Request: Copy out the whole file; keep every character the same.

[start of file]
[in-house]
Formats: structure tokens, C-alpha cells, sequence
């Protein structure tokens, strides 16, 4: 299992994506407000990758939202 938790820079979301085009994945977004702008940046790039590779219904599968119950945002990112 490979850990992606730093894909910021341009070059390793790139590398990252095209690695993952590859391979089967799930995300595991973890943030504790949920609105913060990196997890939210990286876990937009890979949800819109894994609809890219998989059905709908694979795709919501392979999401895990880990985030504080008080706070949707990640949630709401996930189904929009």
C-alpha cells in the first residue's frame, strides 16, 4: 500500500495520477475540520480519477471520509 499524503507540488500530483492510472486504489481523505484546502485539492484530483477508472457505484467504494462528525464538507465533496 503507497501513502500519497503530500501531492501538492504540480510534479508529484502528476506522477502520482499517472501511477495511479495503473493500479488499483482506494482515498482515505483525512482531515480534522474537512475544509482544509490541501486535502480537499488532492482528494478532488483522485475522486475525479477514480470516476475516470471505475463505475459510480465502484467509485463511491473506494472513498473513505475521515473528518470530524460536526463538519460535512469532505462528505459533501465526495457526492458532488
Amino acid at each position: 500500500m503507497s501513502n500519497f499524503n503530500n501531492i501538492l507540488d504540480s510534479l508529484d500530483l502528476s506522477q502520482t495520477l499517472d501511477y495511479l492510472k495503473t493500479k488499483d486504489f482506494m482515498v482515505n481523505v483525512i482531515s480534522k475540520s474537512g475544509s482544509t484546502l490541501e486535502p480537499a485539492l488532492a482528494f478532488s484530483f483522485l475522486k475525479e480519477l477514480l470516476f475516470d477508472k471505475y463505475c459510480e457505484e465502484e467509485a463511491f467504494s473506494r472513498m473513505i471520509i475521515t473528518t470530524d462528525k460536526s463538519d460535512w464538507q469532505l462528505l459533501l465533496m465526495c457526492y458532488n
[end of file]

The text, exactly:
[in-house]
Formats: structure tokens, C-alpha cells, sequence
């Protein structure tokens, strides 16, 4: 299992994506407000990758939202 938790820079979301085009994945977004702008940046790039590779219904599968119950945002990112 490979850990992606730093894909910021341009070059390793790139590398990252095209690695993952590859391979089967799930995300595991973890943030504790949920609105913060990196997890939210990286876990937009890979949800819109894994609809890219998989059905709908694979795709919501392979999401895990880990985030504080008080706070949707990640949630709401996930189904929009």
C-alpha cells in the first residue's frame, strides 16, 4: 500500500495520477475540520480519477471520509 499524503507540488500530483492510472486504489481523505484546502485539492484530483477508472457505484467504494462528525464538507465533496 503507497501513502500519497503530500501531492501538492504540480510534479508529484502528476506522477502520482499517472501511477495511479495503473493500479488499483482506494482515498482515505483525512482531515480534522474537512475544509482544509490541501486535502480537499488532492482528494478532488483522485475522486475525479477514480470516476475516470471505475463505475459510480465502484467509485463511491473506494472513498473513505475521515473528518470530524460536526463538519460535512469532505462528505459533501465526495457526492458532488
Amino acid at each position: 500500500m503507497s501513502n500519497f499524503n503530500n501531492i501538492l507540488d504540480s510534479l508529484d500530483l502528476s506522477q502520482t495520477l499517472d501511477y495511479l492510472k495503473t493500479k488499483d486504489f482506494m482515498v482515505n481523505v483525512i482531515s480534522k475540520s474537512g475544509s482544509t484546502l490541501e486535502p480537499a485539492l488532492a482528494f478532488s484530483f483522485l475522486k475525479e480519477l477514480l470516476f475516470d477508472k471505475y463505475c459510480e457505484e465502484e467509485a463511491f467504494s473506494r472513498m473513505i471520509i475521515t473528518t470530524d462528525k460536526s463538519d460535512w464538507q469532505l462528505l459533501l465533496m465526495c457526492y458532488n